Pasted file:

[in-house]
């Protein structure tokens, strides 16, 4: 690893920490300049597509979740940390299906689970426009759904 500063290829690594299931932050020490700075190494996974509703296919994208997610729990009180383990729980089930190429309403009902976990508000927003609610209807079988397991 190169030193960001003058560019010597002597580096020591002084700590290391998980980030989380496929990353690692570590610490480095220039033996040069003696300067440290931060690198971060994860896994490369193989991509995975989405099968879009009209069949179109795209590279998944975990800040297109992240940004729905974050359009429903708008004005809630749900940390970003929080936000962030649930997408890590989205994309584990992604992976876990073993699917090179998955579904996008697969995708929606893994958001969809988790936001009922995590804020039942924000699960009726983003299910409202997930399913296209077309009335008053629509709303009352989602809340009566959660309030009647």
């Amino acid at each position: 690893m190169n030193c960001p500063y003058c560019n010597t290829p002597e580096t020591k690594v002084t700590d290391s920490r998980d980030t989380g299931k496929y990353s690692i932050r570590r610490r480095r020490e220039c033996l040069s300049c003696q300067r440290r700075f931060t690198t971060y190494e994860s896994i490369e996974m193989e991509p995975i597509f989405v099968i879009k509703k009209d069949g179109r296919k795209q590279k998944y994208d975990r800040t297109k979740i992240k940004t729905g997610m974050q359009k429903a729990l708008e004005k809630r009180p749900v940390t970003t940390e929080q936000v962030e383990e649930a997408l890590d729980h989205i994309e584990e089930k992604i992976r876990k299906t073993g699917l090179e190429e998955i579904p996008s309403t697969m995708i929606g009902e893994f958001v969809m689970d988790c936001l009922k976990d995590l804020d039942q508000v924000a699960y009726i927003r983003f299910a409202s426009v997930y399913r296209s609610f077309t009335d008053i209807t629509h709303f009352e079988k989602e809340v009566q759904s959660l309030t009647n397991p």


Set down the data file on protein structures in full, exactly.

[in-house]
């Protein structure tokens, strides 16, 4: 690893920490300049597509979740940390299906689970426009759904 500063290829690594299931932050020490700075190494996974509703296919994208997610729990009180383990729980089930190429309403009902976990508000927003609610209807079988397991 190169030193960001003058560019010597002597580096020591002084700590290391998980980030989380496929990353690692570590610490480095220039033996040069003696300067440290931060690198971060994860896994490369193989991509995975989405099968879009009209069949179109795209590279998944975990800040297109992240940004729905974050359009429903708008004005809630749900940390970003929080936000962030649930997408890590989205994309584990992604992976876990073993699917090179998955579904996008697969995708929606893994958001969809988790936001009922995590804020039942924000699960009726983003299910409202997930399913296209077309009335008053629509709303009352989602809340009566959660309030009647």
């Amino acid at each position: 690893m190169n030193c960001p500063y003058c560019n010597t290829p002597e580096t020591k690594v002084t700590d290391s920490r998980d980030t989380g299931k496929y990353s690692i932050r570590r610490r480095r020490e220039c033996l040069s300049c003696q300067r440290r700075f931060t690198t971060y190494e994860s896994i490369e996974m193989e991509p995975i597509f989405v099968i879009k509703k009209d069949g179109r296919k795209q590279k998944y994208d975990r800040t297109k979740i992240k940004t729905g997610m974050q359009k429903a729990l708008e004005k809630r009180p749900v940390t970003t940390e929080q936000v962030e383990e649930a997408l890590d729980h989205i994309e584990e089930k992604i992976r876990k299906t073993g699917l090179e190429e998955i579904p996008s309403t697969m995708i929606g009902e893994f958001v969809m689970d988790c936001l009922k976990d995590l804020d039942q508000v924000a699960y009726i927003r983003f299910a409202s426009v997930y399913r296209s609610f077309t009335d008053i209807t629509h709303f009352e079988k989602e809340v009566q759904s959660l309030t009647n397991p």